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Getting the Real War onto CD-ROM

My interest in the Civil War began when I was twelve and read Bruce Catton’s A Stillness at Appomattox. I loved the style, but I also marveled at the depth of the history that Catton showed me, and from time to time I’d dip into the endnotes to look at his sources. Initially, the one I most deperately wanted to see for myself was Ibid. Despite the weird title, it seemed a fountain of information on the conflict. It took a while for me to discover that Ibid. was short for ibidem, meaning “in the same place.”

After Ibid, the source I next wanted most to see was The War of the Rebellion: A Compilation of the Official Records of the Union and Confederate Armies. Here I was on firm ground. The Official Records — or O.R. — remain the core archive for any serious study of the Civil War. It weighs in at a whopping 128 volumes, many of them over a thousand pages in length. But almost three years elapsed from the time I first learned of the O.R. to the time I saw a set for myself. No librarian with whom I spoke had any idea where a set might be. Even the librarians at Otterbein College didn’t know, and that’s in fact where I stumbled upon my first set: an original (the only kind that existed in 1975) with yellowed pages and uncertain binding.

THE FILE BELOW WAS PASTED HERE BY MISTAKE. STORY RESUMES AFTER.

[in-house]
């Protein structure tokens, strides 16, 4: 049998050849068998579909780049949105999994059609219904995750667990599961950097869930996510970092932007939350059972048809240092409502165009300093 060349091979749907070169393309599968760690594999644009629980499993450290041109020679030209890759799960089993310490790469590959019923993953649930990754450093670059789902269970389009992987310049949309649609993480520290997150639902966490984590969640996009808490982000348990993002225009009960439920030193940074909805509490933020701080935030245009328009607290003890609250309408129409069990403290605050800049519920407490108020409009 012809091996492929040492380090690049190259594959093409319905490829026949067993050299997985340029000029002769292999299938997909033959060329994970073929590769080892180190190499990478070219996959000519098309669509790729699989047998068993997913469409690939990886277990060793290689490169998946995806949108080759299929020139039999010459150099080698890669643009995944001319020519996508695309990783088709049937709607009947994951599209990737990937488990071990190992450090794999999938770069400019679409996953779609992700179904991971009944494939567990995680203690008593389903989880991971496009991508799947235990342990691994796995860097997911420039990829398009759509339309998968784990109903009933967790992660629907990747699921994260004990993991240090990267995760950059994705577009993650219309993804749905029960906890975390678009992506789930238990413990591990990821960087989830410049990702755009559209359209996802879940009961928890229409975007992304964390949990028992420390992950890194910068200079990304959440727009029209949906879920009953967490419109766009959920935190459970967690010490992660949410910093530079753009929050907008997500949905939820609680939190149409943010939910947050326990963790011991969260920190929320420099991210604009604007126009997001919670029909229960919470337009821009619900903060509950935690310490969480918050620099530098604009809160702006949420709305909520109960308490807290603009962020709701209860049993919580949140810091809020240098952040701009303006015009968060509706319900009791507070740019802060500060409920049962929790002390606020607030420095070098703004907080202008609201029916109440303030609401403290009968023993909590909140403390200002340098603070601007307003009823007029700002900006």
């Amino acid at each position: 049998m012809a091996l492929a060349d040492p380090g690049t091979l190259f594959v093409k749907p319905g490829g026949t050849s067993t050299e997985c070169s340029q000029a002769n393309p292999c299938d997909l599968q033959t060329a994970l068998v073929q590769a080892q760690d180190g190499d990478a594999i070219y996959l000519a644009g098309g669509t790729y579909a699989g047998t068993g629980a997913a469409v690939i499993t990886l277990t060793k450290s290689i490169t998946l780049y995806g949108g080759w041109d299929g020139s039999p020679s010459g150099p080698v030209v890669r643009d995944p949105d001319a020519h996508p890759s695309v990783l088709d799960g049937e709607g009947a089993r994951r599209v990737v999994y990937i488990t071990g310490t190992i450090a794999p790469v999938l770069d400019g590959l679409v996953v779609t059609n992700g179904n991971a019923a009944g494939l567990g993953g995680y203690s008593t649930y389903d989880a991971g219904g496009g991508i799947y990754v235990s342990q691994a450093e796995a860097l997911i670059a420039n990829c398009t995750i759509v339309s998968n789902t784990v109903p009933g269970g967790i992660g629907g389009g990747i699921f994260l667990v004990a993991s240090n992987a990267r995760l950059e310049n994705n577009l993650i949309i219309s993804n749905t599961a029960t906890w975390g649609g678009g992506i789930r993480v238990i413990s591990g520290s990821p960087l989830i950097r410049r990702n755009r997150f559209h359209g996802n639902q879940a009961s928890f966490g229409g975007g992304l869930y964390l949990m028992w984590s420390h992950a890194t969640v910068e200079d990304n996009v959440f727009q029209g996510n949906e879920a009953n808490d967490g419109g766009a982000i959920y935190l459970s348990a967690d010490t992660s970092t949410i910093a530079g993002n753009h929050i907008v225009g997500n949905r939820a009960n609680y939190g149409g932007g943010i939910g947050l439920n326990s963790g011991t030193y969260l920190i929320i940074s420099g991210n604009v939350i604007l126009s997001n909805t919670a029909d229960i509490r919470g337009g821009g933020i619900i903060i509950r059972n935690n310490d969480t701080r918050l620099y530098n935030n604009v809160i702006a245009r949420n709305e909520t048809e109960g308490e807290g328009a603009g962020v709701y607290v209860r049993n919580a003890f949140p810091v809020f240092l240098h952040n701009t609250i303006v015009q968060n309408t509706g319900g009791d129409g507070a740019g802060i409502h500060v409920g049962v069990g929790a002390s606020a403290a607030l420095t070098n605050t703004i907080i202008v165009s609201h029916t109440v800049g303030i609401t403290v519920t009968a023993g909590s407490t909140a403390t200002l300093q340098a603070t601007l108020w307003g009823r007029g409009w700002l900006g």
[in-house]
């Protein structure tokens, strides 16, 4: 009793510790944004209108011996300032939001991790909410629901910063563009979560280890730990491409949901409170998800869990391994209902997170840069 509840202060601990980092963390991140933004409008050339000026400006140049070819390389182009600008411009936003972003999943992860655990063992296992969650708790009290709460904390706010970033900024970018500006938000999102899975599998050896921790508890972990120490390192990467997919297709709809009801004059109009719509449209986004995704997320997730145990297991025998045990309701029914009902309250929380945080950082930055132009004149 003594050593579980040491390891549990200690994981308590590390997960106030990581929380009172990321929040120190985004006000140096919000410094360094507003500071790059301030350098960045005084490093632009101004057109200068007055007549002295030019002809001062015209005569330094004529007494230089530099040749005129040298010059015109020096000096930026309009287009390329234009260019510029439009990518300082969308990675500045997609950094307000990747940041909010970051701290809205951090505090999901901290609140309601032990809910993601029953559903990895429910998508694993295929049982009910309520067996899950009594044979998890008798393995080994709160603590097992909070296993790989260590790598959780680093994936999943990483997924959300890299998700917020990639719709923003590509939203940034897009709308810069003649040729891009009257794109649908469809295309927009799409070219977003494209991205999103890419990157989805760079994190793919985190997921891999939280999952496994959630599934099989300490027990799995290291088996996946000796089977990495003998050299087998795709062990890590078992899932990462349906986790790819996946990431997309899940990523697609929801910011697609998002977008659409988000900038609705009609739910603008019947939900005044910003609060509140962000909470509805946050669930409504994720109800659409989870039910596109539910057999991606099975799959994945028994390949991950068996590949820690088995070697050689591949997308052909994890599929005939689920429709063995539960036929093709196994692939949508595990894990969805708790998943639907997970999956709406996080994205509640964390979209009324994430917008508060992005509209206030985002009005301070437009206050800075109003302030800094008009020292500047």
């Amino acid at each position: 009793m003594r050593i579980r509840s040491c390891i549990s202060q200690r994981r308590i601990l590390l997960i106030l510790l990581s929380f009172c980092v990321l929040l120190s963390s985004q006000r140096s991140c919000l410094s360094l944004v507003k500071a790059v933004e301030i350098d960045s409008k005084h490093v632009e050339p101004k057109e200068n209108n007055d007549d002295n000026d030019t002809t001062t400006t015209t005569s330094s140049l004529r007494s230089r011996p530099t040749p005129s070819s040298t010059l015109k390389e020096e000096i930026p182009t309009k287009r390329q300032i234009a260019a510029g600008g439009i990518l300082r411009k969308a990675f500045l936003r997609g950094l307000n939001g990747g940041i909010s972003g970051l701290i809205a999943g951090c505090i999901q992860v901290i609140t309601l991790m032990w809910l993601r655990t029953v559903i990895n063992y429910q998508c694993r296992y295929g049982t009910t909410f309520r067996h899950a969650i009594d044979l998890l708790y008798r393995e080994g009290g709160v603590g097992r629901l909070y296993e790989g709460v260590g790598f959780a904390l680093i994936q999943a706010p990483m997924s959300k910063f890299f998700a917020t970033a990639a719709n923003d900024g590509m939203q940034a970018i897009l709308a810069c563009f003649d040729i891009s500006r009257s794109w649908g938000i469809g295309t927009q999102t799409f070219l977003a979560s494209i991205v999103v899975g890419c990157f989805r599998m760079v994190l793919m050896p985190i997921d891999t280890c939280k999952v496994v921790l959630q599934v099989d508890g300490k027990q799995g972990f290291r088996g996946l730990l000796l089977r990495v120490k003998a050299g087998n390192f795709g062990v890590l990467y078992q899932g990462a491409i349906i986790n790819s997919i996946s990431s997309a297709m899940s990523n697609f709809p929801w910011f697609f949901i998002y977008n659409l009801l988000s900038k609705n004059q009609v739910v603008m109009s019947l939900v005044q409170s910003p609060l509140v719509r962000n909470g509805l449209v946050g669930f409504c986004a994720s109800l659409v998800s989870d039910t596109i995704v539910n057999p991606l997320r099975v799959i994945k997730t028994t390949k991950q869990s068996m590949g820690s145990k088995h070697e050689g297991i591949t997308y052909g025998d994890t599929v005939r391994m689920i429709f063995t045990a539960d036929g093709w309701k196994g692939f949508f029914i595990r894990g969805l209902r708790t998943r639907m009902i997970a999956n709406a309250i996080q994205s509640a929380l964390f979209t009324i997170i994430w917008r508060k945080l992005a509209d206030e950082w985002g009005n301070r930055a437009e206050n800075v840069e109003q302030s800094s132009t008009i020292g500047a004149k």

I loved it. The organization confused me and the indexing was pitiful, but it pulled me into the war as only the most direct primary sources can do. Naturally I wanted a copy for myself. As a teenager, though, there was little I could do about it, even after the National Historical Society reprinted the Official Records. My opportunity finally came in 1990 when I was a PhD candidate. I was fairly confident that my initial job in academe might be at a college too small to own a set, so I made it a priority to acquire one. The copies arrived at the rate of five volumes a month and cost me about $112 each — no mean sum in those days. But by 1993 I had an entire set, in gleaming black buckram, at a total cost of roughly $2,500.

Three years later the whole thing became available on CD-ROM for $69.95.